Music

With a New Covers Project, Juliana Hatfield Sets Her Sights on the Police

Photo: Stacee Sledge / Courtesy of Think Press

Continuing her take on artist-themed covers albums, Juliana Hatfield takes a stab at the Police songbook, with unique, marvelous results.

Juliana Hatfield Sings the Police
Juliana Hatfield

American Laundromat

15 November 2019

Covers projects can be a dicey proposition. For established artists, it could be a sign of creative bankruptcy or just plain laziness. Often it's simply a love letter from artist to artist, acknowledging the influence and (hopefully) paying solid, earnest tribute. The key to a successful tribute album is to shed new light on the songs while remaining faithful to the spirit of the original. That is where Weezer got it so painfully wrong on their surprise covers album, The Teal Album, which contains ten note-for-note covers of songs the whole world knows by heart. That's not a cover, that's karaoke. What's the point?

Juliana Hatfield understands how to make a good covers album. Last year, her Olivia Newton-John tribute album won several accolades. While she didn't stray too far from the original arrangements, she helped shed light on the songbook of an artist who, despite a string of successful singles, has remained largely underrated. With her latest covers album, Juliana Hatfield Sings the Police, Hatfield is tackling a completely different type of artist and is surpassing the Newton-John project by rearranging the songs in an often striking fashion. Sting, Andy Summers, and Stewart Copeland made up a band that was not necessarily known for being covered ad nauseum, and that's odd because hearing their songs performed by another artist only confirms the quality of these songs.

What's interesting about the song selection is that Hatfield doesn't go out of her way to only cover deep cuts or b-sides. Sure, there are plenty of those here, but she's also covering "Roxanne", "Every Breath You Take", and other popular singles. It seems as if the only requirement for making the tracklist is if she likes the song. Many of the songs have an insular, new wave sheen that pays a sort of sideways tribute to the band. The Police came out of the age of punk but bolstered their sound through their combined love of more exotic styles such as jazz and reggae. Hatfield takes the songs and brings them back to the simpler, more emotionally direct punk/new wave sounds of the Police's peers. It's almost as if the material has come full circle.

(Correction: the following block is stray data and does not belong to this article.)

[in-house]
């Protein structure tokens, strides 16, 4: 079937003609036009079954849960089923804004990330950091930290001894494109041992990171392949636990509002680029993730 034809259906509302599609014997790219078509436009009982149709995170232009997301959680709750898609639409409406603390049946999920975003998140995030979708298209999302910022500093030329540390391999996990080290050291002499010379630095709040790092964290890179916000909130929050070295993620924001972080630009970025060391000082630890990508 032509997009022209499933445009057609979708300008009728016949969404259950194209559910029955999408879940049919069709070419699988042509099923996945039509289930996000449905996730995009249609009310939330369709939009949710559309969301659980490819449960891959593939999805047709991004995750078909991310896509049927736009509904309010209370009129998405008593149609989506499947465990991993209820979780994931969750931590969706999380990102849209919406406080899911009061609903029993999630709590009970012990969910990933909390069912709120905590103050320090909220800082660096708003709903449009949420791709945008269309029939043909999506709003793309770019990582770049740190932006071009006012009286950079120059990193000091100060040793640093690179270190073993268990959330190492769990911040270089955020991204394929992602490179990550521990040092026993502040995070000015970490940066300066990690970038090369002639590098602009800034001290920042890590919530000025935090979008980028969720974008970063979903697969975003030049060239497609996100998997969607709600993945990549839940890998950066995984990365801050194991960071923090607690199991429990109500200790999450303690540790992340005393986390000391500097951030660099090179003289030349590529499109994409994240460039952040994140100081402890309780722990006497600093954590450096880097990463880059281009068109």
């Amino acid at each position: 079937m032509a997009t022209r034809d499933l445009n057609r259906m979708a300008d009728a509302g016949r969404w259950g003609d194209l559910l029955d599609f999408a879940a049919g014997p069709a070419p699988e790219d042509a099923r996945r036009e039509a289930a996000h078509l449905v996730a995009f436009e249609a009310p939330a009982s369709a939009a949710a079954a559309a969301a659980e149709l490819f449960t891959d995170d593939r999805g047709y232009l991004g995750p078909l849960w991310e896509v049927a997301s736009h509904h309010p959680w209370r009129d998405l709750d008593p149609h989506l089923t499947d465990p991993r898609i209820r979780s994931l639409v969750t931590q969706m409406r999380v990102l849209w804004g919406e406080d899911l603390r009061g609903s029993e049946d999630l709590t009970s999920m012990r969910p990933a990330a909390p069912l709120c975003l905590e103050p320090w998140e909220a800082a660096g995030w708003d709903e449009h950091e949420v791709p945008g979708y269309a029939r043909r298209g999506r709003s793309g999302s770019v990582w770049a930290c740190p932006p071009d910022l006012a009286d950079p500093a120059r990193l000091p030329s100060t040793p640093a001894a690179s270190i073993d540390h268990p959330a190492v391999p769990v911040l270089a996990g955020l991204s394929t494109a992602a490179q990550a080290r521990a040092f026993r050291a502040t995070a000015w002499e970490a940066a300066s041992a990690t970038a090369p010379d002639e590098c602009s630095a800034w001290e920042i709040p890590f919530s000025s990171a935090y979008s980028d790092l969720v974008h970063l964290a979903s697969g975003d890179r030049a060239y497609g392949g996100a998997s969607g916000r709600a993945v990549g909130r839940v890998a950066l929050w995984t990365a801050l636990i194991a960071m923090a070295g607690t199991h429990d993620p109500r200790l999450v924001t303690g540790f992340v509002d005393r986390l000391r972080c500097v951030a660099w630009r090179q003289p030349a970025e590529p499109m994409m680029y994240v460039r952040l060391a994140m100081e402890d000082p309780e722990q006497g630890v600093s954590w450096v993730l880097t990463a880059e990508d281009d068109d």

Hatfield has simplified and deconstructed the songs, playing most of the instruments herself – Chris Anzalone of Roomful of Blues plays drums on a few songs, and Ed Valauskas of the Gravel Pit played about half of the bass parts. "In the Police, each player's style was so distinctive, accomplished, and unique that I didn't even attempt to match any of it," she said in the album's press materials. "For anyone to try and play drums like Stewart Copeland would be a thankless, pointless task that is bound to fail." Are you listening, Rivers Cuomo?

Kicking off the collection is Hatfield's swaggering take on "Can't Stand Losing You", full of noisy guitars and sneering harmonies. The emotional detachment of this version is similar to the original – it's hard to put a smiley face on Sting's ode to heartbreak-inspired suicide. It's good to see lesser-known songs get equal exposure here. The bouncy ska of "Canary in a Coalmine" gets a lively rendering. "Hungry for You (J'Aurais Toujours Faim De Toi)", a minor-key power pop gem from Ghost in the Machine, is given new life as the French lyrics, which came off as a bit pretentious in Sting's hands, have the air of an obscure European synthpop single.

A refreshing aspect of the album is the variety with which Hatfield treats the better-known songs. The reggae stylings of "Roxanne" are transformed into a slow dirge, with distorted guitar chords slashing the air. Hatfield's version of "Every Breath You Take", however, isn't too much of a departure from the original; she speeds it up a little, and her vocals, particularly in the dramatic bridge, lift the song to previously undiscovered heights. The fiery urgency of "Next to You" – the first song on the first Police album – is dialed down and turned into a more sedate slice of guitar-crunch post-punk. A different arrangement, but still intensely catchy.

Hatfield has made a point on this album to choose songs that seem to resonate in the current world climate. "Rehumanize Yourself", "Landlord", and "Murder By Numbers" are examples of songs that touch on issues of classism, abuse of power, and the ugly tenets of nationalism. As a result, that trio of songs is infused with a clear-cut punk delivery, which is very much in line with the Police's versions, except for "Murder By Numbers", which was originally created in a cool, detached, jazzy style. In Hatfield's hands, it becomes one of the more visceral tracks on the album.